High School Student Receives Breakthrough Prize For 'Some Cool Ways of Looking at the Special Theory of Relativity' Video


It's not every day that a high schooler gets to make his mark in the scientific world, but 18-year-old Ryan Chester from the North Royalton High School did just that when he bagged the Breakthrough Junior Challenge prize Sunday, Nov. 8.

The Breakthrough Junior Challenge is considered to be the "kid-focused offshoot" of the larger Breakthrough Prize that recognizes contributions in the fields of fundamental physics, mathematics and life sciences.

The award was established by Facebook founder Mark Zuckerberg and his Dr. Priscilla Chan, Google founder Sergey Brin, Russian businessman Yuri Milner, Alibaba founder Jack Ma and other collaborators.

Chester earned the award for his creation of a seven-minute video, titled "Some Cool Ways to Understand the Special Theory of Relativity and What It Means About Time," which tries to explain one of the most recognizable works of famed theoretical physicist Albert Einstein.

"I made a film that explains (Albert Einstein's) special theory of relativity, which is a pretty difficult concept to understand based on what it implies about time," the Ohioan teen said.

Chester's main goal with the video is to allow casual viewers to easily understand how speed-of-light travel, such as through space, can result in the slowing of an individual's aging compared to that of a person on Earth.

Special Theory of Relativity Video

According to Chester, Einstein's theory on special relativity can be considered as one of the most groundbreaking concepts in physics and has often been cited in many science books and magazines over the years.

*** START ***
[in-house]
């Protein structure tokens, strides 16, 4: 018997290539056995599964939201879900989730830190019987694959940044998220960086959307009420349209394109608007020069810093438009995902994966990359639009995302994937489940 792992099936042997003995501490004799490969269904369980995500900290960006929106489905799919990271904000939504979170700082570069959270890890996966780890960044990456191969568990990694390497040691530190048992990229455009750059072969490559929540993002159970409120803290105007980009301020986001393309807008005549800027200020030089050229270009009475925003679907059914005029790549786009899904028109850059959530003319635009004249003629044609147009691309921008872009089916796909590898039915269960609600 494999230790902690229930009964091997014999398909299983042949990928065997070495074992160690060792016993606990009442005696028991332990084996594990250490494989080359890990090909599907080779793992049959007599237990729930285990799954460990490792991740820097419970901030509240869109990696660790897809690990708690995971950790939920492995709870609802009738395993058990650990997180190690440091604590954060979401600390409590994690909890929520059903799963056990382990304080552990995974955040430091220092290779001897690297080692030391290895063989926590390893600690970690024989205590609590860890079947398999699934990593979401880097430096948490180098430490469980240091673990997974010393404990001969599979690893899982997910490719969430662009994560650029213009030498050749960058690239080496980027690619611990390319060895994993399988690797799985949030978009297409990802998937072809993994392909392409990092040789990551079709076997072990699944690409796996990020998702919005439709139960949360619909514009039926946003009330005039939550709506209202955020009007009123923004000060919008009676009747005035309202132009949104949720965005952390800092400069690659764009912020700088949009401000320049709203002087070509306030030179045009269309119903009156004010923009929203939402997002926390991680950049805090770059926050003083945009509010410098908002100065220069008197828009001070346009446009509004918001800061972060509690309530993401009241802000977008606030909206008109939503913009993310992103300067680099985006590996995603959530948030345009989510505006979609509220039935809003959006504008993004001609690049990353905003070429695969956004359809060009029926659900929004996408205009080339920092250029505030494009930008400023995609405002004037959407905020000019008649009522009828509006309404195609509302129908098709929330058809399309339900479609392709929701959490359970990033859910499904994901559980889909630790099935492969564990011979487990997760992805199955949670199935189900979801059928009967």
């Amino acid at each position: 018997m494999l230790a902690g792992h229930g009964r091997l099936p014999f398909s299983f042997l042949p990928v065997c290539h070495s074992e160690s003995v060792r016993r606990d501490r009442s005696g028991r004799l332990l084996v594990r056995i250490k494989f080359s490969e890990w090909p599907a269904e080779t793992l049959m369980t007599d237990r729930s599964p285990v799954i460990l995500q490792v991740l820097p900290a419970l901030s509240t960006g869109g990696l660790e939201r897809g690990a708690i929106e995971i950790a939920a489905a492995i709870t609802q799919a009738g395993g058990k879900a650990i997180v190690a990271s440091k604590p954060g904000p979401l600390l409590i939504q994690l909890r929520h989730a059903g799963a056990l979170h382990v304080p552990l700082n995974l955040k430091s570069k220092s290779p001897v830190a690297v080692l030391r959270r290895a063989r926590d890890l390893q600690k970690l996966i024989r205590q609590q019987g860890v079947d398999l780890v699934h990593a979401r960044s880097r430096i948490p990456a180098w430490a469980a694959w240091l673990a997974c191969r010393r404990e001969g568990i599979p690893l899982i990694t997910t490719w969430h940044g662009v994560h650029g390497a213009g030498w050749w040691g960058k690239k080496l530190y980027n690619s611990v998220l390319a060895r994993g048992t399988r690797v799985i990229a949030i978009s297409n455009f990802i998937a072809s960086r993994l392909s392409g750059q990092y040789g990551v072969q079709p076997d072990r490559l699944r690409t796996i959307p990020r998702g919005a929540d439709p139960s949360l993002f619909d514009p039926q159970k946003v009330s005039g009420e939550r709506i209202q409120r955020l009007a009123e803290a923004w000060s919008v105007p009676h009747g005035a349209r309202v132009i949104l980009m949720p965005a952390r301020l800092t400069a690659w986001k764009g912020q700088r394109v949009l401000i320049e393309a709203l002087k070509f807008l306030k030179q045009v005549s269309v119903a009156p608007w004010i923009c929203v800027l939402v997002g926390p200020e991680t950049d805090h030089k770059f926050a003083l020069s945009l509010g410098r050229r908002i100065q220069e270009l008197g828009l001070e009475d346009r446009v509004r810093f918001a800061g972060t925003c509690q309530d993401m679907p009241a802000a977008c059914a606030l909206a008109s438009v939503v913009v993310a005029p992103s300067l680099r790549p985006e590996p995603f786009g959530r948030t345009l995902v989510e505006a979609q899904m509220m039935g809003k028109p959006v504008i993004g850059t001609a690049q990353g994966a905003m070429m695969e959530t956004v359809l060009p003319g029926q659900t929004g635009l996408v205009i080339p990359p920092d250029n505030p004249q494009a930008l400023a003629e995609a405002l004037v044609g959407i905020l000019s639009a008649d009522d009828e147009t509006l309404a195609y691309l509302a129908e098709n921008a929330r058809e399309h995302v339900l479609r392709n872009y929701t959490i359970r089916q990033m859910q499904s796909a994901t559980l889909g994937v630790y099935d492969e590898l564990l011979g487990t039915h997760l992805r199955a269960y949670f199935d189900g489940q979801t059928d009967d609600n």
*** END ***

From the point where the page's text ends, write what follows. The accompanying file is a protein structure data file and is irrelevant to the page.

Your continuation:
He said that the theory has always been mentioned together with the idea of traveling forward in time if one can only move fast enough.

It has also been featured in science movies and television programs so frequently that Chester said he has accepted the theory without fully understanding the truth behind it. This is what inspired the Ohioan teen to explore the special theory of relativity even further.

In his film, Chester makes use of graphic illustrations and other physical demonstrations to convey the message that time is not as constant as many people think. A person who travels through space for years would return to Earth only to find that he did not age much compared to people he left behind on the planet.

The Breakthrough Prize committee awarded a $250,000 scholarship to Chester, $50,000 to Richard Nestoff, Chester's AP physics teacher and $100,000 to the North Royalton High School to upgrade its science laboratory.

"Mark and I are incredibly committed to investing in science," Breakthrough Prize co-founder Priscilla Chan, said"With the Breakthrough Prize and Junior Challenge, we want to inspire more young people to study science and math, and pursue careers that change all our lives."

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